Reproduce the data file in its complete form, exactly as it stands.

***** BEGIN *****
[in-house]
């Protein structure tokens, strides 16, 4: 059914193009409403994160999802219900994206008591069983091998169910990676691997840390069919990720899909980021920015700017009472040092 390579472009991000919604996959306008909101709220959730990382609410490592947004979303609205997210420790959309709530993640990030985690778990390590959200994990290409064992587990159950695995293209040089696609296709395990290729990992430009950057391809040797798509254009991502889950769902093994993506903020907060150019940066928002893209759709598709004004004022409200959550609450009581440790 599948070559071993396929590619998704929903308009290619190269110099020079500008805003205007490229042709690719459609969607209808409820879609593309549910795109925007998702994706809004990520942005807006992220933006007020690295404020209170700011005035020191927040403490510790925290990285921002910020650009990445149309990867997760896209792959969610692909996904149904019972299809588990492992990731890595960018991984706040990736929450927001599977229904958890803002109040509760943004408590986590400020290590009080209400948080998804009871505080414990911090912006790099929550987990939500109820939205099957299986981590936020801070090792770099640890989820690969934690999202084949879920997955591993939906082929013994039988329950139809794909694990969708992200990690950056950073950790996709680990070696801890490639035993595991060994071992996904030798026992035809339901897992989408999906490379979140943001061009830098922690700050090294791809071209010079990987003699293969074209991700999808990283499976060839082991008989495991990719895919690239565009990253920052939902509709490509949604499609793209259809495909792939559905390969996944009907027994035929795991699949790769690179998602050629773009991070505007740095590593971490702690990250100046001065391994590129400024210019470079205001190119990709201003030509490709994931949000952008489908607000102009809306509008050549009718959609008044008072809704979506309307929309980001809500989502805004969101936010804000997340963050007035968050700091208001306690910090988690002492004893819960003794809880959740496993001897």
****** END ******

[in-house]
């Protein structure tokens, strides 16, 4: 059914193009409403994160999802219900994206008591069983091998169910990676691997840390069919990720899909980021920015700017009472040092 390579472009991000919604996959306008909101709220959730990382609410490592947004979303609205997210420790959309709530993640990030985690778990390590959200994990290409064992587990159950695995293209040089696609296709395990290729990992430009950057391809040797798509254009991502889950769902093994993506903020907060150019940066928002893209759709598709004004004022409200959550609450009581440790 599948070559071993396929590619998704929903308009290619190269110099020079500008805003205007490229042709690719459609969607209808409820879609593309549910795109925007998702994706809004990520942005807006992220933006007020690295404020209170700011005035020191927040403490510790925290990285921002910020650009990445149309990867997760896209792959969610692909996904149904019972299809588990492992990731890595960018991984706040990736929450927001599977229904958890803002109040509760943004408590986590400020290590009080209400948080998804009871505080414990911090912006790099929550987990939500109820939205099957299986981590936020801070090792770099640890989820690969934690999202084949879920997955591993939906082929013994039988329950139809794909694990969708992200990690950056950073950790996709680990070696801890490639035993595991060994071992996904030798026992035809339901897992989408999906490379979140943001061009830098922690700050090294791809071209010079990987003699293969074209991700999808990283499976060839082991008989495991990719895919690239565009990253920052939902509709490509949604499609793209259809495909792939559905390969996944009907027994035929795991699949790769690179998602050629773009991070505007740095590593971490702690990250100046001065391994590129400024210019470079205001190119990709201003030509490709994931949000952008489908607000102009809306509008050549009718959609008044008072809704979506309307929309980001809500989502805004969101936010804000997340963050007035968050700091208001306690910090988690002492004893819960003794809880959740496993001897």